Be careful what you believe about nutrition and mental health. There is no shortage of dietary advice or supplements promoted to improve your mood, prevent cognitive decline, or treat disorders like autism spectrum disorders or attention deficit hyperactivity disorder (ADHD). And while diet can have a significant influence on mental health, the evidence for many of the diets or supplements commonly suggested for various mental disorders is pretty weak.

To clear things up and to create a current overview of the new field of Nutritional Psychiatry, European researchers reviewed the results of many past studies on the link between diet and mental health.

Studies are few and they don’t last long enough to determine the long-term effects, if any, of dietary change.

The connection between nutrition and mental health is firmly established in some instances. For example, a high fat, low carbohydrate diet, otherwise known as a ketogenic diet, does help control seizures in children with epilepsy. A deficiency of vitamin B12 can cause poor memory and depression, and treatment with the vitamin can alleviate those symptoms. The Mediterranean diet appears to provide a degree of protection against anxiety and depression.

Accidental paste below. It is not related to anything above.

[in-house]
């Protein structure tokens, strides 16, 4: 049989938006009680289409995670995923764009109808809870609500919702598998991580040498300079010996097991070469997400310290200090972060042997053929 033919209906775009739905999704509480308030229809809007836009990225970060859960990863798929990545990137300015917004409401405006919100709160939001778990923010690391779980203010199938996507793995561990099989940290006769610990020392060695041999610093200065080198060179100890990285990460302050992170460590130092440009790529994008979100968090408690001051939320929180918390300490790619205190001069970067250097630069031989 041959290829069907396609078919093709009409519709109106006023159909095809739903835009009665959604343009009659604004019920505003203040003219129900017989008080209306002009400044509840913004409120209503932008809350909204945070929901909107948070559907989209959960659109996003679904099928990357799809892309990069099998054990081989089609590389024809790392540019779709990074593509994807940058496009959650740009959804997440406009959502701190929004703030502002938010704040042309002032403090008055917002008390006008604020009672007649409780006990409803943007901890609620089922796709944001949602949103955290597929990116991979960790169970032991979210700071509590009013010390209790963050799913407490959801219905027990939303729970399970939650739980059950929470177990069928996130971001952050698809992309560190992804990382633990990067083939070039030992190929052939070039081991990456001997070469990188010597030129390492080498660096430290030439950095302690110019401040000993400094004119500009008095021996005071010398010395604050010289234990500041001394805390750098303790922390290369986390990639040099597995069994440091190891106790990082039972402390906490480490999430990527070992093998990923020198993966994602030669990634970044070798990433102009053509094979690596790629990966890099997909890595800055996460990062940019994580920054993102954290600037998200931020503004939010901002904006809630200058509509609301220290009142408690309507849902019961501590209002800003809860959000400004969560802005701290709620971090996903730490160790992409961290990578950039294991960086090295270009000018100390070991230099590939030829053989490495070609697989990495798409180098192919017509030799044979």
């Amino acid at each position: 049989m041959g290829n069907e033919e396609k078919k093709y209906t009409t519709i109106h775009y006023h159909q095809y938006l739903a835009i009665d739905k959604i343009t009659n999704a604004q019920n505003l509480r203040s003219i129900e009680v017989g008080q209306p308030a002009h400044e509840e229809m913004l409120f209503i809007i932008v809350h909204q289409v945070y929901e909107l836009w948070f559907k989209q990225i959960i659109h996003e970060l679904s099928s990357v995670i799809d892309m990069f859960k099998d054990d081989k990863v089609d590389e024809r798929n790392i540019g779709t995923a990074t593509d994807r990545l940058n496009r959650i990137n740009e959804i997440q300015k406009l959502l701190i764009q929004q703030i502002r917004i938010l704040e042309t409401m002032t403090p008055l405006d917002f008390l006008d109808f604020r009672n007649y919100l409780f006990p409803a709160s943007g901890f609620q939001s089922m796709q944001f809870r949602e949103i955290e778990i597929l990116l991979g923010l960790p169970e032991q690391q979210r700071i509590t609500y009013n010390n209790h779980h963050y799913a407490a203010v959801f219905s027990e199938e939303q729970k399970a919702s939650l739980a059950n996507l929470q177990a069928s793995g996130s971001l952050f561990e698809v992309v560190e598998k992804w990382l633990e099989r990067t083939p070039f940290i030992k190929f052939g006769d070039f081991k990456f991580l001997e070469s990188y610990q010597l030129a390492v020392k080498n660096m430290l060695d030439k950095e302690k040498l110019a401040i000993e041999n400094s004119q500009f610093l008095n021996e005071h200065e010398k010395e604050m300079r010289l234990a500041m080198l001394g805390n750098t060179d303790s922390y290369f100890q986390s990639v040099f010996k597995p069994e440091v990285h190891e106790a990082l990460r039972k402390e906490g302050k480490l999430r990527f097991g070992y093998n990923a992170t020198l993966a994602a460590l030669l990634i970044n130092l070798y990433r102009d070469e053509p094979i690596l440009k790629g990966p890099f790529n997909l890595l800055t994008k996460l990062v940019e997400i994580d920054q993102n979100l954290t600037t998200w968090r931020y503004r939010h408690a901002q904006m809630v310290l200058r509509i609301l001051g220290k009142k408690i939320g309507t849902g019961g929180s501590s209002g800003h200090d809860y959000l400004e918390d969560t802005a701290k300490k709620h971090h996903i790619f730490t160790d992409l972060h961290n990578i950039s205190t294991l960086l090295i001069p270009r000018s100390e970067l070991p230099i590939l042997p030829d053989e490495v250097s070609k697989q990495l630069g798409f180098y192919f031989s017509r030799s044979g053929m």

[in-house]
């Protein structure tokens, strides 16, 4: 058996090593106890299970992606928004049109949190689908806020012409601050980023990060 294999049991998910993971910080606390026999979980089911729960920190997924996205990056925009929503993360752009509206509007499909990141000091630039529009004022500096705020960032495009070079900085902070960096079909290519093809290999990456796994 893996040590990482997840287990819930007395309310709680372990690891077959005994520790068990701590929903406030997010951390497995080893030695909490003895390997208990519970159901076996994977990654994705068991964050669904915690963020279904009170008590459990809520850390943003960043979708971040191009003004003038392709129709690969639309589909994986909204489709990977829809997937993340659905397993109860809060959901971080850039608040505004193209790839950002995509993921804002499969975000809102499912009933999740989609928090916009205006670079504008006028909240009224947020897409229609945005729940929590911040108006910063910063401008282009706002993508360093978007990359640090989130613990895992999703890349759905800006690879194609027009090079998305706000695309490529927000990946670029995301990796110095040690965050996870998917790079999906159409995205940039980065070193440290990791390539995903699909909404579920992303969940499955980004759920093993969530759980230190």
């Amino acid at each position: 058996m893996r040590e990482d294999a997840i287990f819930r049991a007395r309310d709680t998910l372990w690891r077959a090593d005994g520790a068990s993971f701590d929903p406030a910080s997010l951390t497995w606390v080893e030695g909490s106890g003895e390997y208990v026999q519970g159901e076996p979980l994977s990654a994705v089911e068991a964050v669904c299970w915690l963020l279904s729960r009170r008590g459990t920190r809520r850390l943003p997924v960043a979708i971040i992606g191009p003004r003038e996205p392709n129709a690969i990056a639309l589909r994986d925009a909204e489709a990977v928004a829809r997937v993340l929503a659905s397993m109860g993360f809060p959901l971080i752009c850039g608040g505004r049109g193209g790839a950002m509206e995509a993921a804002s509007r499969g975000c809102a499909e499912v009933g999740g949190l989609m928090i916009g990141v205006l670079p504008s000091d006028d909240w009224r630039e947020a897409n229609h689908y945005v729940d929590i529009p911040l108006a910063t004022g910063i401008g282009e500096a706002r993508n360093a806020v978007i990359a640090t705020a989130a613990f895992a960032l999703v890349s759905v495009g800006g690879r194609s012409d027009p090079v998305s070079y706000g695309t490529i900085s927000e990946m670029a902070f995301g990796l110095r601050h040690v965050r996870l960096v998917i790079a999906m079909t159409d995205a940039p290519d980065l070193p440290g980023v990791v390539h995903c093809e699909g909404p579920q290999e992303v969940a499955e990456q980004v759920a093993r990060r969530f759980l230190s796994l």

Many conditions such as attention deficit hyperactivity disorder or ADHD have widely differing symptoms, however, and the scientific evidence is often mixed. Some studies show that eating more refined sugar seems to increase ADHD symptoms and hyperactive behavior, while a diet high in fruits and vegetables may protect against those behaviors, Suzanne Dickson, lead author of the paper, explained. The studies are few though, and they don’t last long enough to determine the long-term effects, if any, of dietary change.

People tend to believe that nutritional advice for mental health issues is based on scientific evidence, but it is difficult to prove that a certain diet or nutrient influences mental health. Even when studies do show that certain foods can be linked to a mental health condition, they don't show why the food causes the effect. Some foods have provable connections to mental health, particularly in relation to brain development and deficits in brain function later in life. It is more difficult to prove the effect of nutrition on mental health in the general population, however.

The impact of diet on mental health in healthy adults is small, subtle and often takes place over long periods of time, so the effects are hard to identify. Genetics may play a role in how a person responds to dietary changes, or differences in metabolism between people may make some people respond to dietary changes better than others. Dietary supplements may only work if there is a nutritional deficiency.

Practical difficulties in the research of diet and mental health also present challenges. Foods and drugs are tested differently. While a person can be given a dummy pill to test the placebo effect of a drug, there aren’t dummy foods.

A person’s diet can affect their mental health, but jumping to conclusions based on preliminary or inconclusive evidence is not a good idea. More studies are needed to determine the long-term effects of diets on mental health, behavior, mood and cognition.

The study was published in European Neuropsychopharmacology.